All this time the hutters came and went, and maintained their little cabins well. I didn't know any of them, but I would greet them in passing, as you do. There was no hostility between village folk and the hutters. In the early eighties one of the huts was lived in by a friend of my sister's, Bill, and we used to walk my niece Zoe who was then about one down to the beach in her wheelchair, and have a mug of tea in Bill's hut while he yarned or played guitar.

Rascarrel farm was then owned by a family called Hendry, who had a daughter a bit younger than me. She married one of the MacTaggart lads, and together they inherited the farm. The hutters continued to quietly enjoy their huts, but there were complaints about increases in rent demanded by MacTaggart, and some of the huts fell into disrepair.

In 2004, the MacTaggarts decided to evict the hutters and build their own holiday chalet development on the site. There was a long legal fight, but in 2007 it was lost and the hutters were evicted. The MacTaggarts then applied for planning permission, which was fiercely resisted by Auchencairn Community Council. However, after two applications were turned down by Dumfries and Galloway council, a third application was appealed to the Scottish Government, who overruled local objections and approved the scheme.

In the past year, the MacTaggarts have pressed ahead with the plan, destroying ancient woodland and bulldozing new house sites out of the cliff. They've erected lights, security cameras, and alarms, and angrily harass members of the public using the beach and the track to it. See, for example, this tweet:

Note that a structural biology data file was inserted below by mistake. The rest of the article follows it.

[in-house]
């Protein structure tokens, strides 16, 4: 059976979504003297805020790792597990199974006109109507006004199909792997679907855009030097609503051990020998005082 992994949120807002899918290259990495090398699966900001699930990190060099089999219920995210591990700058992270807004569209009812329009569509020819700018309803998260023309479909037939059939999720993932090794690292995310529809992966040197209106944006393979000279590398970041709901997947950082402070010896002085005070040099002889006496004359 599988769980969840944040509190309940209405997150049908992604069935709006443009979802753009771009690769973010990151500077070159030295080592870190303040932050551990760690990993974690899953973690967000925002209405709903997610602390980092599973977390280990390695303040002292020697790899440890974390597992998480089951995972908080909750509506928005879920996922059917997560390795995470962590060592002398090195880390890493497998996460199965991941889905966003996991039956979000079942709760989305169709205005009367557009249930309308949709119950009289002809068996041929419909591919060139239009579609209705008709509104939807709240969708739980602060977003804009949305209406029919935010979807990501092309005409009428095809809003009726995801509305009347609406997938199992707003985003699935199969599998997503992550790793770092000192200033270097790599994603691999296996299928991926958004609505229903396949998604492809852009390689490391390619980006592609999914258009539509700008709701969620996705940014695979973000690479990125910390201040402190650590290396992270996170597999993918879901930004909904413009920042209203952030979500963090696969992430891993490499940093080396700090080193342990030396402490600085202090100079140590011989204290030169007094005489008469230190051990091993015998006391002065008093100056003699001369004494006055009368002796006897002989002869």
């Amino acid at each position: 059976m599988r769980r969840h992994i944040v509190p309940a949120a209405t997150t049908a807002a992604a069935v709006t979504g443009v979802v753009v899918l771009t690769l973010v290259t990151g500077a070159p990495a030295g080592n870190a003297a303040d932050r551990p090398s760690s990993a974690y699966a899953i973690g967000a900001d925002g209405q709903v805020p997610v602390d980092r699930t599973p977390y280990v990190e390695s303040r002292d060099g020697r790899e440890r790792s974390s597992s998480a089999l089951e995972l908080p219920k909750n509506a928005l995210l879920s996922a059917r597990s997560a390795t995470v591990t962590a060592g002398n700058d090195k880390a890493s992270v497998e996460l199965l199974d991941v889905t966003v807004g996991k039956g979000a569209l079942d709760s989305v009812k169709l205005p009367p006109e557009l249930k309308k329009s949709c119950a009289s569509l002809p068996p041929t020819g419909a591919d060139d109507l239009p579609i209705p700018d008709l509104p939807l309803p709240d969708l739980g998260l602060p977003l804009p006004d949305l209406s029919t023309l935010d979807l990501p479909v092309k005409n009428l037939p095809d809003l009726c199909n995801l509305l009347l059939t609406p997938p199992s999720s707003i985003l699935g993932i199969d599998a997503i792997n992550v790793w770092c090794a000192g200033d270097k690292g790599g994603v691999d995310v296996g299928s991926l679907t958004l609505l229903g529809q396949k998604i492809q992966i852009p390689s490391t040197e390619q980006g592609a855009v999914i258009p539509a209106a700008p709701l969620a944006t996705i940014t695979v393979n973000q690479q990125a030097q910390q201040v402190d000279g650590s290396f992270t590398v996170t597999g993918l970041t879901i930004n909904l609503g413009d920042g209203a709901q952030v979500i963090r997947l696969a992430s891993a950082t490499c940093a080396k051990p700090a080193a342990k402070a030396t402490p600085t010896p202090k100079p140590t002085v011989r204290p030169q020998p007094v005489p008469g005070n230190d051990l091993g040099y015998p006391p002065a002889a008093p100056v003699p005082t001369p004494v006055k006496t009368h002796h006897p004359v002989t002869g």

During the course of the year, 'old' Mr MacTaggart has died; but his son continues the same aggressive policy.

On the Roy Military Survey of Scotland, 1747-1755, the lands of Rascarrel are not enclosed. It was then common land. It's not marked as enclosed land on subsequent surveys either, but then they typically don't mark enclosures whereas Roy's map did, so they aren't evidence. Still I should be interested to know when, and under what legal theory, the right of common was extinguished?

On the shore road out of Auchencairn towards Balcary, reed-beds are naturally reclaiming the bay. There's an area that was open mud when I was a boy, and then reed-bed, and then, as land was established, rough grass; and now the householder across the road has put fences round it and claimed it as his own - again, on what legal theory I don't know. There is an assumption these days that land must belong to someone, that anything as dangerous and subversive as unowned land must be extinguished as quickly as possible. When Rascarrel was 'just a farm', rented from Auchencairn estate, did the rented area extend to the tideline? When the estate was parcelled up and sold off, were the lands to the tideline sold with it? I'm guessing so, or someone would have protested before now. But, more significantly, what claim apart from arrogance and fiat did Auchencairn estate have to the shore?

Whatever the legal theory, what has happened on Rascarrel shore in the past decade amounts to enclosure of common, since this was land freely enjoyed by the people of Auchencairn and the surrounding area for leisure, for recreation, for fishing for generations. It amounts also to the extinguishing of our rights under the Land Reform Act. It also undermines the rights of all hutters, everywhere in Scotland. If we aren't prepared prepared to defend those rights, we will lose them.